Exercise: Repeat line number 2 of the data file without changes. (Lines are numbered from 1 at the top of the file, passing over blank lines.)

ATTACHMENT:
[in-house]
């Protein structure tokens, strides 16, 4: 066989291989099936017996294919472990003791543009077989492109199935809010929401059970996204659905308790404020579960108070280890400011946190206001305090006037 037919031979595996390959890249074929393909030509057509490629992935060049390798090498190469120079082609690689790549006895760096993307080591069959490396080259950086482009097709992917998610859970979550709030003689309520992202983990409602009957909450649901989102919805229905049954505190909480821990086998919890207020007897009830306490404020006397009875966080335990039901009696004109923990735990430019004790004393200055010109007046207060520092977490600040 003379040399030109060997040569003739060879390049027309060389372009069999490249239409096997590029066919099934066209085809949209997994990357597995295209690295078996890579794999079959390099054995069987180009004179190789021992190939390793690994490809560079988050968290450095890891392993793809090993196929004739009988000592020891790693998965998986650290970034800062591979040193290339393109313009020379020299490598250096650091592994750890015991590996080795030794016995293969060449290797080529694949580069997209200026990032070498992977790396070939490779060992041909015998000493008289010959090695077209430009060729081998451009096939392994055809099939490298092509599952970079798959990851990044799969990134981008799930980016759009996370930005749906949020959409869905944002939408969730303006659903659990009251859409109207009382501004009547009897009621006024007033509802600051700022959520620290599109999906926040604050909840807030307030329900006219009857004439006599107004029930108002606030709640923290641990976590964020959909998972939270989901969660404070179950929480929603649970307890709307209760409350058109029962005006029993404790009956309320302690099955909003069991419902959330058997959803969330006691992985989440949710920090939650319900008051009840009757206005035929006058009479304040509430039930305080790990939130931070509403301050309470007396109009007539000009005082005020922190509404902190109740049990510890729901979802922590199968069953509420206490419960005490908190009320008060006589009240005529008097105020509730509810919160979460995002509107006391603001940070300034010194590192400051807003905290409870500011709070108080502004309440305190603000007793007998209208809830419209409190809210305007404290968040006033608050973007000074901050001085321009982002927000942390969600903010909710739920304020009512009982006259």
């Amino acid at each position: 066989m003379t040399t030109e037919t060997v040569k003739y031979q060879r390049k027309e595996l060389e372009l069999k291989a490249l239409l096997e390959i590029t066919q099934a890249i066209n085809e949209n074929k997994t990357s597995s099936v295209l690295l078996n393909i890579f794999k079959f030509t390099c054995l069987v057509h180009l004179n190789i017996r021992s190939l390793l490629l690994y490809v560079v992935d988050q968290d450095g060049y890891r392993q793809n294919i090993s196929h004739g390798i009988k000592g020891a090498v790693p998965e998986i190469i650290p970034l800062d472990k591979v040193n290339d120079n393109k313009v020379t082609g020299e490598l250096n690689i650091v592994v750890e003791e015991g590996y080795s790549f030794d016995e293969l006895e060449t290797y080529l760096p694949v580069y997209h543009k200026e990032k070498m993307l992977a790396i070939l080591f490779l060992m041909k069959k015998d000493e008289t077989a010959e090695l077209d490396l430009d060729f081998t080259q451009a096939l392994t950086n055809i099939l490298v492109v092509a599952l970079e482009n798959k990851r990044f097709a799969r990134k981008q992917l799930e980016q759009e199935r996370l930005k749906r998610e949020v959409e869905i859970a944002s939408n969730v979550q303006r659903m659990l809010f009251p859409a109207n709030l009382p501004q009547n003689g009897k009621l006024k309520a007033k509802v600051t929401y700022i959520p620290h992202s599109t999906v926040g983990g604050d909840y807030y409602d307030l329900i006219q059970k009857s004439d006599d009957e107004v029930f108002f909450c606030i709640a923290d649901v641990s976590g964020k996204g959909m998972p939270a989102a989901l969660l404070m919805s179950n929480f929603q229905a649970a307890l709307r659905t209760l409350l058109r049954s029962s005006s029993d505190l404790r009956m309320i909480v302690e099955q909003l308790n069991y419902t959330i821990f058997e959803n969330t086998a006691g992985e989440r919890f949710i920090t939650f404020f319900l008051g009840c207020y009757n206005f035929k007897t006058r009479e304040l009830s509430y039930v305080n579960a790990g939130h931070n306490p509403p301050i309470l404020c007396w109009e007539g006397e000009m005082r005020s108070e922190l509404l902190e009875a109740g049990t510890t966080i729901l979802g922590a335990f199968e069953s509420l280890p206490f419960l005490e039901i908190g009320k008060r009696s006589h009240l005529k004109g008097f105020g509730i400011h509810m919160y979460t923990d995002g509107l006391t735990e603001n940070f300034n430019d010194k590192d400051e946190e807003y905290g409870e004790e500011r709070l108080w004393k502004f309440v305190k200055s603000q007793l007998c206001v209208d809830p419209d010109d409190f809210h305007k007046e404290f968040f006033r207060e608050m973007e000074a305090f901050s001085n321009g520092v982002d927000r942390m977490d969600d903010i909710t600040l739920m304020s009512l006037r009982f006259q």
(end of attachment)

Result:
């Protein structure tokens, strides 16, 4: 066989291989099936017996294919472990003791543009077989492109199935809010929401059970996204659905308790404020579960108070280890400011946190206001305090006037 037919031979595996390959890249074929393909030509057509490629992935060049390798090498190469120079082609690689790549006895760096993307080591069959490396080259950086482009097709992917998610859970979550709030003689309520992202983990409602009957909450649901989102919805229905049954505190909480821990086998919890207020007897009830306490404020006397009875966080335990039901009696004109923990735990430019004790004393200055010109007046207060520092977490600040 003379040399030109060997040569003739060879390049027309060389372009069999490249239409096997590029066919099934066209085809949209997994990357597995295209690295078996890579794999079959390099054995069987180009004179190789021992190939390793690994490809560079988050968290450095890891392993793809090993196929004739009988000592020891790693998965998986650290970034800062591979040193290339393109313009020379020299490598250096650091592994750890015991590996080795030794016995293969060449290797080529694949580069997209200026990032070498992977790396070939490779060992041909015998000493008289010959090695077209430009060729081998451009096939392994055809099939490298092509599952970079798959990851990044799969990134981008799930980016759009996370930005749906949020959409869905944002939408969730303006659903659990009251859409109207009382501004009547009897009621006024007033509802600051700022959520620290599109999906926040604050909840807030307030329900006219009857004439006599107004029930108002606030709640923290641990976590964020959909998972939270989901969660404070179950929480929603649970307890709307209760409350058109029962005006029993404790009956309320302690099955909003069991419902959330058997959803969330006691992985989440949710920090939650319900008051009840009757206005035929006058009479304040509430039930305080790990939130931070509403301050309470007396109009007539000009005082005020922190509404902190109740049990510890729901979802922590199968069953509420206490419960005490908190009320008060006589009240005529008097105020509730509810919160979460995002509107006391603001940070300034010194590192400051807003905290409870500011709070108080502004309440305190603000007793007998209208809830419209409190809210305007404290968040006033608050973007000074901050001085321009982002927000942390969600903010909710739920304020009512009982006259």